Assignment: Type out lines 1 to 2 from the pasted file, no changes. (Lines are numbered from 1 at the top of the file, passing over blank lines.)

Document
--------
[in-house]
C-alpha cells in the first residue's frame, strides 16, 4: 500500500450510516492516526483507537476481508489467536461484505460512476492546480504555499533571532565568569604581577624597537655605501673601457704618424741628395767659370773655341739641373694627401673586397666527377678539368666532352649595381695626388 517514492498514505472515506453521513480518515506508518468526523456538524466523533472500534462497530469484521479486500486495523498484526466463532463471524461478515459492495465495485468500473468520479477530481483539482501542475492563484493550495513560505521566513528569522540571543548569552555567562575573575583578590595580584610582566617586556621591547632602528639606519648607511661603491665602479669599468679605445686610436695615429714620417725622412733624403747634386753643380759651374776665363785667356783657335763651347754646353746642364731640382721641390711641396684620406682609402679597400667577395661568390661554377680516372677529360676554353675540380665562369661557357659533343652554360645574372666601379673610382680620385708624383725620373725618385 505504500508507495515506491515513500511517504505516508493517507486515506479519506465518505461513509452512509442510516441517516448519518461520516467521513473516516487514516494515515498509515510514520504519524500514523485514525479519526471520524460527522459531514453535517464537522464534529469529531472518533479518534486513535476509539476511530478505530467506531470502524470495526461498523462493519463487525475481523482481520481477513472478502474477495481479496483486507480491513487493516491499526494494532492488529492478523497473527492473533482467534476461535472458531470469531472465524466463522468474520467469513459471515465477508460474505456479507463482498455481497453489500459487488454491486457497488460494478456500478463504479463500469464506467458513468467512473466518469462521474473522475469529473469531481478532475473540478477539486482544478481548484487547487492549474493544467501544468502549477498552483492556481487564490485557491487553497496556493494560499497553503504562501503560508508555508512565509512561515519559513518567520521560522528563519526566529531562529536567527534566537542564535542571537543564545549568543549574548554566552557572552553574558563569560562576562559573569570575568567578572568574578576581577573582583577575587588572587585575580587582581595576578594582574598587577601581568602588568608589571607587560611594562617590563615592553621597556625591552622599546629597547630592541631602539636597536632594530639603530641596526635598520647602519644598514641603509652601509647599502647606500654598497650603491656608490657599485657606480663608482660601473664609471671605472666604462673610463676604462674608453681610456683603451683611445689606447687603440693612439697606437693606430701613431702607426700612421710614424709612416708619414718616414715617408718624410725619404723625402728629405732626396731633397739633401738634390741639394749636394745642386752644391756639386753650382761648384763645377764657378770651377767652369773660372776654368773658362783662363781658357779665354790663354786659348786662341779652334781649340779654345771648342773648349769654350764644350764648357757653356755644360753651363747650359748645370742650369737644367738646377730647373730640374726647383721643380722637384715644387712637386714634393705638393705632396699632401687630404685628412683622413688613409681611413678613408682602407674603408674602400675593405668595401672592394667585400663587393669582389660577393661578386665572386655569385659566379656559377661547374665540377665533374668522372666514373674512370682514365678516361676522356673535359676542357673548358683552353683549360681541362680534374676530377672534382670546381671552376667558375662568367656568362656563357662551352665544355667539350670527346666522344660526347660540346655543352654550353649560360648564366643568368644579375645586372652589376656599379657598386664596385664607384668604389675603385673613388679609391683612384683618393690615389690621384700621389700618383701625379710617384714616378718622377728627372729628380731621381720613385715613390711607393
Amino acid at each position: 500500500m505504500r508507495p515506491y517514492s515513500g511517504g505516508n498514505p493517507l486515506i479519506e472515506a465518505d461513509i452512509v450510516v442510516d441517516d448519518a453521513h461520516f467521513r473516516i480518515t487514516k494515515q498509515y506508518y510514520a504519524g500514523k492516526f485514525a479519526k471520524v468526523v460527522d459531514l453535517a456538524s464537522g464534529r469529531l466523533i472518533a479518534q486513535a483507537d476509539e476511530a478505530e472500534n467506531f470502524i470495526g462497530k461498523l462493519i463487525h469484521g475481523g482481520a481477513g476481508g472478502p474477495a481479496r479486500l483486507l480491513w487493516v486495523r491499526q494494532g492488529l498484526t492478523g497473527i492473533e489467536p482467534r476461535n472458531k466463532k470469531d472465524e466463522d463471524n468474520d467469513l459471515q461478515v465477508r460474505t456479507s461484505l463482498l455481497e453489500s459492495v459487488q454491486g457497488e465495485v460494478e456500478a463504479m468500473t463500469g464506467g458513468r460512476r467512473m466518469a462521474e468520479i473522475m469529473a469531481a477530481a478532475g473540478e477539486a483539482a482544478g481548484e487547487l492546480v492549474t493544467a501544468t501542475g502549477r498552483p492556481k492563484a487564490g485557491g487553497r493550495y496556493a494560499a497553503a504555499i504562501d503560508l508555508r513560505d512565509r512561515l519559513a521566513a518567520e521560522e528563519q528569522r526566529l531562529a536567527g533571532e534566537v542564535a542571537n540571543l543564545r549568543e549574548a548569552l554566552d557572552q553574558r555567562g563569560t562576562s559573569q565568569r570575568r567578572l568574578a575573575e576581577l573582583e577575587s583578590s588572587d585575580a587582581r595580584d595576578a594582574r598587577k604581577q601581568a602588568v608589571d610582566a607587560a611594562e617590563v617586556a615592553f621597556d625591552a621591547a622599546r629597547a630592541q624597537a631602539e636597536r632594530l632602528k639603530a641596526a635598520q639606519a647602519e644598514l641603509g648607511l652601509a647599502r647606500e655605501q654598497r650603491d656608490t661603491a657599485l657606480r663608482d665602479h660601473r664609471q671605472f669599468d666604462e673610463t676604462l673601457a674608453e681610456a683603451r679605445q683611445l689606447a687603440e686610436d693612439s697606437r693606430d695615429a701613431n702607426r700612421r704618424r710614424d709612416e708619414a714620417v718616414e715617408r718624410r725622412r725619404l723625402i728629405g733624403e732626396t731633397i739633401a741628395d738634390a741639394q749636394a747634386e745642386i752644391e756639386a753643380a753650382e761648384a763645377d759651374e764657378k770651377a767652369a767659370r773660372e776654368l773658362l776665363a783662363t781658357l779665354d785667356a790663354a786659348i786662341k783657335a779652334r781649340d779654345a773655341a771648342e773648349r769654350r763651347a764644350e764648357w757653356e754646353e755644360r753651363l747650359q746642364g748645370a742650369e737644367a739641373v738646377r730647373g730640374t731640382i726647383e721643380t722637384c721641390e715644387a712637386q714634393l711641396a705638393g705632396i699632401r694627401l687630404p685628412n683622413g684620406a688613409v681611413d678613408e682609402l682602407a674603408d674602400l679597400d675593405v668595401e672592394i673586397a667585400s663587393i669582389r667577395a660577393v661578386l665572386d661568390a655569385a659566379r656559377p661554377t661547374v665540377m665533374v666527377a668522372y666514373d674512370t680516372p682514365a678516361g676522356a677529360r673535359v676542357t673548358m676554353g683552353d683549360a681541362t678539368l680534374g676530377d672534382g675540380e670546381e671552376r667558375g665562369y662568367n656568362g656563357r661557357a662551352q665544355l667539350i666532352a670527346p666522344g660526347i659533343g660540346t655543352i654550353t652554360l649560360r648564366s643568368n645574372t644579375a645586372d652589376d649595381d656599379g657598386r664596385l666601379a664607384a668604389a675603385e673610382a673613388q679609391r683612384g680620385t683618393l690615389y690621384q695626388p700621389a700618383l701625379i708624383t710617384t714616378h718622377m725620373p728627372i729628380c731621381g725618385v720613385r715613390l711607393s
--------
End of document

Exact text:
[in-house]
C-alpha cells in the first residue's frame, strides 16, 4: 500500500450510516492516526483507537476481508489467536461484505460512476492546480504555499533571532565568569604581577624597537655605501673601457704618424741628395767659370773655341739641373694627401673586397666527377678539368666532352649595381695626388 517514492498514505472515506453521513480518515506508518468526523456538524466523533472500534462497530469484521479486500486495523498484526466463532463471524461478515459492495465495485468500473468520479477530481483539482501542475492563484493550495513560505521566513528569522540571543548569552555567562575573575583578590595580584610582566617586556621591547632602528639606519648607511661603491665602479669599468679605445686610436695615429714620417725622412733624403747634386753643380759651374776665363785667356783657335763651347754646353746642364731640382721641390711641396684620406682609402679597400667577395661568390661554377680516372677529360676554353675540380665562369661557357659533343652554360645574372666601379673610382680620385708624383725620373725618385 505504500508507495515506491515513500511517504505516508493517507486515506479519506465518505461513509452512509442510516441517516448519518461520516467521513473516516487514516494515515498509515510514520504519524500514523485514525479519526471520524460527522459531514453535517464537522464534529469529531472518533479518534486513535476509539476511530478505530467506531470502524470495526461498523462493519463487525475481523482481520481477513472478502474477495481479496483486507480491513487493516491499526494494532492488529492478523497473527492473533482467534476461535472458531470469531472465524466463522468474520467469513459471515465477508460474505456479507463482498455481497453489500459487488454491486457497488460494478456500478463504479463500469464506467458513468467512473466518469462521474473522475469529473469531481478532475473540478477539486482544478481548484487547487492549474493544467501544468502549477498552483492556481487564490485557491487553497496556493494560499497553503504562501503560508508555508512565509512561515519559513518567520521560522528563519526566529531562529536567527534566537542564535542571537543564545549568543549574548554566552557572552553574558563569560562576562559573569570575568567578572568574578576581577573582583577575587588572587585575580587582581595576578594582574598587577601581568602588568608589571607587560611594562617590563615592553621597556625591552622599546629597547630592541631602539636597536632594530639603530641596526635598520647602519644598514641603509652601509647599502647606500654598497650603491656608490657599485657606480663608482660601473664609471671605472666604462673610463676604462674608453681610456683603451683611445689606447687603440693612439697606437693606430701613431702607426700612421710614424709612416708619414718616414715617408718624410725619404723625402728629405732626396731633397739633401738634390741639394749636394745642386752644391756639386753650382761648384763645377764657378770651377767652369773660372776654368773658362783662363781658357779665354790663354786659348786662341779652334781649340779654345771648342773648349769654350764644350764648357757653356755644360753651363747650359748645370742650369737644367738646377730647373730640374726647383721643380722637384715644387712637386714634393705638393705632396699632401687630404685628412683622413688613409681611413678613408682602407674603408674602400675593405668595401672592394667585400663587393669582389660577393661578386665572386655569385659566379656559377661547374665540377665533374668522372666514373674512370682514365678516361676522356673535359676542357673548358683552353683549360681541362680534374676530377672534382670546381671552376667558375662568367656568362656563357662551352665544355667539350670527346666522344660526347660540346655543352654550353649560360648564366643568368644579375645586372652589376656599379657598386664596385664607384668604389675603385673613388679609391683612384683618393690615389690621384700621389700618383701625379710617384714616378718622377728627372729628380731621381720613385715613390711607393